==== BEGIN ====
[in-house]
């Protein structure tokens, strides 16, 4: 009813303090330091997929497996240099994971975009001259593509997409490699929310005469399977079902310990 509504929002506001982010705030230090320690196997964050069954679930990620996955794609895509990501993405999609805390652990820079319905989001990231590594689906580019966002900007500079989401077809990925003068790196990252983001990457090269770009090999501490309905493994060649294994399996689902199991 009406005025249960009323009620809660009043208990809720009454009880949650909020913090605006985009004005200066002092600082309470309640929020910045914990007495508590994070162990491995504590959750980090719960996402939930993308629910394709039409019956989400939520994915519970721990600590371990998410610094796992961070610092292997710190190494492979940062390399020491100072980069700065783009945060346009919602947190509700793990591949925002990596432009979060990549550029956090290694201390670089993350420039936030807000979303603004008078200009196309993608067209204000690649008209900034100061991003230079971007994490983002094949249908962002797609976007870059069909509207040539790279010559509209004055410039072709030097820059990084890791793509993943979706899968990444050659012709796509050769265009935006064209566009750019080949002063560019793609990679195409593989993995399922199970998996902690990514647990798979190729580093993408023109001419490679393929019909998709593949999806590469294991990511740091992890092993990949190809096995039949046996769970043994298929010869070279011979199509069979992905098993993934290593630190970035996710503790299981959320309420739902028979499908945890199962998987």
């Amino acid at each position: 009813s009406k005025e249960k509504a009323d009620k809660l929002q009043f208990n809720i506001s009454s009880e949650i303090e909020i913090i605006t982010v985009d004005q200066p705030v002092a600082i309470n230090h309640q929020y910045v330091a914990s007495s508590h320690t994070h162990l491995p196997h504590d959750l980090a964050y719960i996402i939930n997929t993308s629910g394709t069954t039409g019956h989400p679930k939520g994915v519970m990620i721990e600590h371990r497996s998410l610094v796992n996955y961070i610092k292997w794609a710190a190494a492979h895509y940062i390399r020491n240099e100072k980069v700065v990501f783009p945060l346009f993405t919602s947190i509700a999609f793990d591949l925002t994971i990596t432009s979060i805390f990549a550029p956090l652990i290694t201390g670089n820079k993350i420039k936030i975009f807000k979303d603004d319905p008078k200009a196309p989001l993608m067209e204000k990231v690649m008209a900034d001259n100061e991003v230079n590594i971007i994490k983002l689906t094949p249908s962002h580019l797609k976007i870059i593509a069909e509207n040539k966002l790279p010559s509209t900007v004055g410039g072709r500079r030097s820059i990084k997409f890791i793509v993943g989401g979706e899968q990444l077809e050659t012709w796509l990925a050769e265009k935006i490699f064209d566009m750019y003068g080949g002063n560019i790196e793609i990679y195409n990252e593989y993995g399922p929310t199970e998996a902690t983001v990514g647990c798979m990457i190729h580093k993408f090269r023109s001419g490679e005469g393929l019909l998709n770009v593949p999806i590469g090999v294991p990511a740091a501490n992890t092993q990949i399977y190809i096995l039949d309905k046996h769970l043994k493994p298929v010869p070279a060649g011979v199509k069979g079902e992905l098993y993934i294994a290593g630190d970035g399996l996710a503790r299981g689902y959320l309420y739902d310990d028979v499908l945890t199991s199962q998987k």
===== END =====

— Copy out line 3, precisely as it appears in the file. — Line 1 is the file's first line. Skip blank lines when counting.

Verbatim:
């Amino acid at each position: 009813s009406k005025e249960k509504a009323d009620k809660l929002q009043f208990n809720i506001s009454s009880e949650i303090e909020i913090i605006t982010v985009d004005q200066p705030v002092a600082i309470n230090h309640q929020y910045v330091a914990s007495s508590h320690t994070h162990l491995p196997h504590d959750l980090a964050y719960i996402i939930n997929t993308s629910g394709t069954t039409g019956h989400p679930k939520g994915v519970m990620i721990e600590h371990r497996s998410l610094v796992n996955y961070i610092k292997w794609a710190a190494a492979h895509y940062i390399r020491n240099e100072k980069v700065v990501f783009p945060l346009f993405t919602s947190i509700a999609f793990d591949l925002t994971i990596t432009s979060i805390f990549a550029p956090l652990i290694t201390g670089n820079k993350i420039k936030i975009f807000k979303d603004d319905p008078k200009a196309p989001l993608m067209e204000k990231v690649m008209a900034d001259n100061e991003v230079n590594i971007i994490k983002l689906t094949p249908s962002h580019l797609k976007i870059i593509a069909e509207n040539k966002l790279p010559s509209t900007v004055g410039g072709r500079r030097s820059i990084k997409f890791i793509v993943g989401g979706e899968q990444l077809e050659t012709w796509l990925a050769e265009k935006i490699f064209d566009m750019y003068g080949g002063n560019i790196e793609i990679y195409n990252e593989y993995g399922p929310t199970e998996a902690t983001v990514g647990c798979m990457i190729h580093k993408f090269r023109s001419g490679e005469g393929l019909l998709n770009v593949p999806i590469g090999v294991p990511a740091a501490n992890t092993q990949i399977y190809i096995l039949d309905k046996h769970l043994k493994p298929v010869p070279a060649g011979v199509k069979g079902e992905l098993y993934i294994a290593g630190d970035g399996l996710a503790r299981g689902y959320l309420y739902d310990d028979v499908l945890t199991s199962q998987k």